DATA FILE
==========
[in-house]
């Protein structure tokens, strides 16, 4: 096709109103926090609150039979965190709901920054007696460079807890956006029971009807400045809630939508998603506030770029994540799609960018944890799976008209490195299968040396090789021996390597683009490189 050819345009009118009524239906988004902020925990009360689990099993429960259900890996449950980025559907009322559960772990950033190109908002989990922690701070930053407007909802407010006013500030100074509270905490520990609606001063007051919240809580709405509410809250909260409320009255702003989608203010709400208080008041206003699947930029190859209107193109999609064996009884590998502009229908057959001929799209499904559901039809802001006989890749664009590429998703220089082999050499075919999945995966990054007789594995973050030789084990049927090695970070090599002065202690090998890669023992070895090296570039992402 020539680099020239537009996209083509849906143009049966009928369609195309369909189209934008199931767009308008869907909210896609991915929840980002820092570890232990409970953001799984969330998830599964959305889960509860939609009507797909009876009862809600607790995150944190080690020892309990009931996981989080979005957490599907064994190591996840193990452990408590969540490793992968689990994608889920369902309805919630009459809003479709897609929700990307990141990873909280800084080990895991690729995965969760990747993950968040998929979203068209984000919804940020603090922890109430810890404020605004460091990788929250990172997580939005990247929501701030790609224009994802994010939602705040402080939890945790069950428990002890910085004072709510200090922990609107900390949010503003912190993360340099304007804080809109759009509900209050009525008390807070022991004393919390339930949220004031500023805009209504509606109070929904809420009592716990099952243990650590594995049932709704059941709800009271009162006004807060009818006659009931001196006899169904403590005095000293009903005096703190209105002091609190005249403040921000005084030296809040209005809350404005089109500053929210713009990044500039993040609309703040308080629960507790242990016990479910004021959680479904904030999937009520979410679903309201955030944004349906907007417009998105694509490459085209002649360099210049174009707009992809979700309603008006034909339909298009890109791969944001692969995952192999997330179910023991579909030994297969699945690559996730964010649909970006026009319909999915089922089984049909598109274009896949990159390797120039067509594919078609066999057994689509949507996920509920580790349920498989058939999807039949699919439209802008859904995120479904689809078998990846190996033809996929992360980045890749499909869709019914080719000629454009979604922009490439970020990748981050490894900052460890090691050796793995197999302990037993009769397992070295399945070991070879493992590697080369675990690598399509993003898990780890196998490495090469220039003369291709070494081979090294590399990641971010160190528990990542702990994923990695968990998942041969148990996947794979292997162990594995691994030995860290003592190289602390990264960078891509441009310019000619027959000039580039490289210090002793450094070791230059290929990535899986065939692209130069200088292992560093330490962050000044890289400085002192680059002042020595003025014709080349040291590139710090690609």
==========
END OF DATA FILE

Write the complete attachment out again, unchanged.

[in-house]
């Protein structure tokens, strides 16, 4: 096709109103926090609150039979965190709901920054007696460079807890956006029971009807400045809630939508998603506030770029994540799609960018944890799976008209490195299968040396090789021996390597683009490189 050819345009009118009524239906988004902020925990009360689990099993429960259900890996449950980025559907009322559960772990950033190109908002989990922690701070930053407007909802407010006013500030100074509270905490520990609606001063007051919240809580709405509410809250909260409320009255702003989608203010709400208080008041206003699947930029190859209107193109999609064996009884590998502009229908057959001929799209499904559901039809802001006989890749664009590429998703220089082999050499075919999945995966990054007789594995973050030789084990049927090695970070090599002065202690090998890669023992070895090296570039992402 020539680099020239537009996209083509849906143009049966009928369609195309369909189209934008199931767009308008869907909210896609991915929840980002820092570890232990409970953001799984969330998830599964959305889960509860939609009507797909009876009862809600607790995150944190080690020892309990009931996981989080979005957490599907064994190591996840193990452990408590969540490793992968689990994608889920369902309805919630009459809003479709897609929700990307990141990873909280800084080990895991690729995965969760990747993950968040998929979203068209984000919804940020603090922890109430810890404020605004460091990788929250990172997580939005990247929501701030790609224009994802994010939602705040402080939890945790069950428990002890910085004072709510200090922990609107900390949010503003912190993360340099304007804080809109759009509900209050009525008390807070022991004393919390339930949220004031500023805009209504509606109070929904809420009592716990099952243990650590594995049932709704059941709800009271009162006004807060009818006659009931001196006899169904403590005095000293009903005096703190209105002091609190005249403040921000005084030296809040209005809350404005089109500053929210713009990044500039993040609309703040308080629960507790242990016990479910004021959680479904904030999937009520979410679903309201955030944004349906907007417009998105694509490459085209002649360099210049174009707009992809979700309603008006034909339909298009890109791969944001692969995952192999997330179910023991579909030994297969699945690559996730964010649909970006026009319909999915089922089984049909598109274009896949990159390797120039067509594919078609066999057994689509949507996920509920580790349920498989058939999807039949699919439209802008859904995120479904689809078998990846190996033809996929992360980045890749499909869709019914080719000629454009979604922009490439970020990748981050490894900052460890090691050796793995197999302990037993009769397992070295399945070991070879493992590697080369675990690598399509993003898990780890196998490495090469220039003369291709070494081979090294590399990641971010160190528990990542702990994923990695968990998942041969148990996947794979292997162990594995691994030995860290003592190289602390990264960078891509441009310019000619027959000039580039490289210090002793450094070791230059290929990535899986065939692209130069200088292992560093330490962050000044890289400085002192680059002042020595003025014709080349040291590139710090690609």